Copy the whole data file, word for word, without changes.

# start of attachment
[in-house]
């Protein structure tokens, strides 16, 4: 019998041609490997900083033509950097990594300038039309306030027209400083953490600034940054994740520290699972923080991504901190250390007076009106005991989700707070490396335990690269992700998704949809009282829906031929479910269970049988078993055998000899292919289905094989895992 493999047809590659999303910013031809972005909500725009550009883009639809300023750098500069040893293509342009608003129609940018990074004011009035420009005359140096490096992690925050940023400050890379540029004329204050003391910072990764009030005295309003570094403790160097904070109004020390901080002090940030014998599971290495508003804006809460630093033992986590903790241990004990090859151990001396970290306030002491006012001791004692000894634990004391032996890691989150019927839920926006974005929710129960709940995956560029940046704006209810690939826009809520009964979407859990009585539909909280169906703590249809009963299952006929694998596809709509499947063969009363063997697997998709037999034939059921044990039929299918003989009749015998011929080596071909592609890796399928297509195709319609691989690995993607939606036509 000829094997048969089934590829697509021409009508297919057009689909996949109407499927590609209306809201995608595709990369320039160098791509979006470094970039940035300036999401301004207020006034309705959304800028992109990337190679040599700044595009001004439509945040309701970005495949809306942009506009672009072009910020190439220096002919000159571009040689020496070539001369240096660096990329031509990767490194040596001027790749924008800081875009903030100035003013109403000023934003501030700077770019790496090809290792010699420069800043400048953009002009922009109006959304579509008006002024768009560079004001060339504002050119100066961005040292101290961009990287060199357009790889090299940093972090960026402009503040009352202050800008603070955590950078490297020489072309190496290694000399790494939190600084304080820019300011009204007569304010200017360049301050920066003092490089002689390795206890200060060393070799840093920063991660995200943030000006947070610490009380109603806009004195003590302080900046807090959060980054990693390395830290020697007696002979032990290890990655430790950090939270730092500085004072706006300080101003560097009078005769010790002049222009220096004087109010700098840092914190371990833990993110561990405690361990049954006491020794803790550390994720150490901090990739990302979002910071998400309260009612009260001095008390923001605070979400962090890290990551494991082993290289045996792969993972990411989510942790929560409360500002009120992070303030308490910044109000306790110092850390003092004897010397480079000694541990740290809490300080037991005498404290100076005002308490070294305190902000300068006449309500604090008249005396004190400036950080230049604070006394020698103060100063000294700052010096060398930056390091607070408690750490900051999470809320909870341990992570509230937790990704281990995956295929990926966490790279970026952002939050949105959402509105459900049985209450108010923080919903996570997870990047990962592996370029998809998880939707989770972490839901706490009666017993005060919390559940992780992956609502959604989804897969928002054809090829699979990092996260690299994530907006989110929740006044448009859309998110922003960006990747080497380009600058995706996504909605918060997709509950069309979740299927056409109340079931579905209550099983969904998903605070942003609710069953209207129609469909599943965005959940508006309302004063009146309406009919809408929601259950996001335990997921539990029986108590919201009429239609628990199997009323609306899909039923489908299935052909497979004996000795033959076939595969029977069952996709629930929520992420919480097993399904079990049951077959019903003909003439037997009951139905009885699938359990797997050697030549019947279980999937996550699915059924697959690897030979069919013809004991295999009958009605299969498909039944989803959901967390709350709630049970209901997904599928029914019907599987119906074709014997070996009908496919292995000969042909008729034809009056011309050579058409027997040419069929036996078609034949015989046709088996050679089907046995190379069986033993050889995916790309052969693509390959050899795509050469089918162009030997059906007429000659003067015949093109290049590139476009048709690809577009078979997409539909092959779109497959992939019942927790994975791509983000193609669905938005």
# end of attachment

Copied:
[in-house]
């Protein structure tokens, strides 16, 4: 019998041609490997900083033509950097990594300038039309306030027209400083953490600034940054994740520290699972923080991504901190250390007076009106005991989700707070490396335990690269992700998704949809009282829906031929479910269970049988078993055998000899292919289905094989895992 493999047809590659999303910013031809972005909500725009550009883009639809300023750098500069040893293509342009608003129609940018990074004011009035420009005359140096490096992690925050940023400050890379540029004329204050003391910072990764009030005295309003570094403790160097904070109004020390901080002090940030014998599971290495508003804006809460630093033992986590903790241990004990090859151990001396970290306030002491006012001791004692000894634990004391032996890691989150019927839920926006974005929710129960709940995956560029940046704006209810690939826009809520009964979407859990009585539909909280169906703590249809009963299952006929694998596809709509499947063969009363063997697997998709037999034939059921044990039929299918003989009749015998011929080596071909592609890796399928297509195709319609691989690995993607939606036509 000829094997048969089934590829697509021409009508297919057009689909996949109407499927590609209306809201995608595709990369320039160098791509979006470094970039940035300036999401301004207020006034309705959304800028992109990337190679040599700044595009001004439509945040309701970005495949809306942009506009672009072009910020190439220096002919000159571009040689020496070539001369240096660096990329031509990767490194040596001027790749924008800081875009903030100035003013109403000023934003501030700077770019790496090809290792010699420069800043400048953009002009922009109006959304579509008006002024768009560079004001060339504002050119100066961005040292101290961009990287060199357009790889090299940093972090960026402009503040009352202050800008603070955590950078490297020489072309190496290694000399790494939190600084304080820019300011009204007569304010200017360049301050920066003092490089002689390795206890200060060393070799840093920063991660995200943030000006947070610490009380109603806009004195003590302080900046807090959060980054990693390395830290020697007696002979032990290890990655430790950090939270730092500085004072706006300080101003560097009078005769010790002049222009220096004087109010700098840092914190371990833990993110561990405690361990049954006491020794803790550390994720150490901090990739990302979002910071998400309260009612009260001095008390923001605070979400962090890290990551494991082993290289045996792969993972990411989510942790929560409360500002009120992070303030308490910044109000306790110092850390003092004897010397480079000694541990740290809490300080037991005498404290100076005002308490070294305190902000300068006449309500604090008249005396004190400036950080230049604070006394020698103060100063000294700052010096060398930056390091607070408690750490900051999470809320909870341990992570509230937790990704281990995956295929990926966490790279970026952002939050949105959402509105459900049985209450108010923080919903996570997870990047990962592996370029998809998880939707989770972490839901706490009666017993005060919390559940992780992956609502959604989804897969928002054809090829699979990092996260690299994530907006989110929740006044448009859309998110922003960006990747080497380009600058995706996504909605918060997709509950069309979740299927056409109340079931579905209550099983969904998903605070942003609710069953209207129609469909599943965005959940508006309302004063009146309406009919809408929601259950996001335990997921539990029986108590919201009429239609628990199997009323609306899909039923489908299935052909497979004996000795033959076939595969029977069952996709629930929520992420919480097993399904079990049951077959019903003909003439037997009951139905009885699938359990797997050697030549019947279980999937996550699915059924697959690897030979069919013809004991295999009958009605299969498909039944989803959901967390709350709630049970209901997904599928029914019907599987119906074709014997070996009908496919292995000969042909008729034809009056011309050579058409027997040419069929036996078609034949015989046709088996050679089907046995190379069986033993050889995916790309052969693509390959050899795509050469089918162009030997059906007429000659003067015949093109290049590139476009048709690809577009078979997409539909092959779109497959992939019942927790994975791509983000193609669905938005």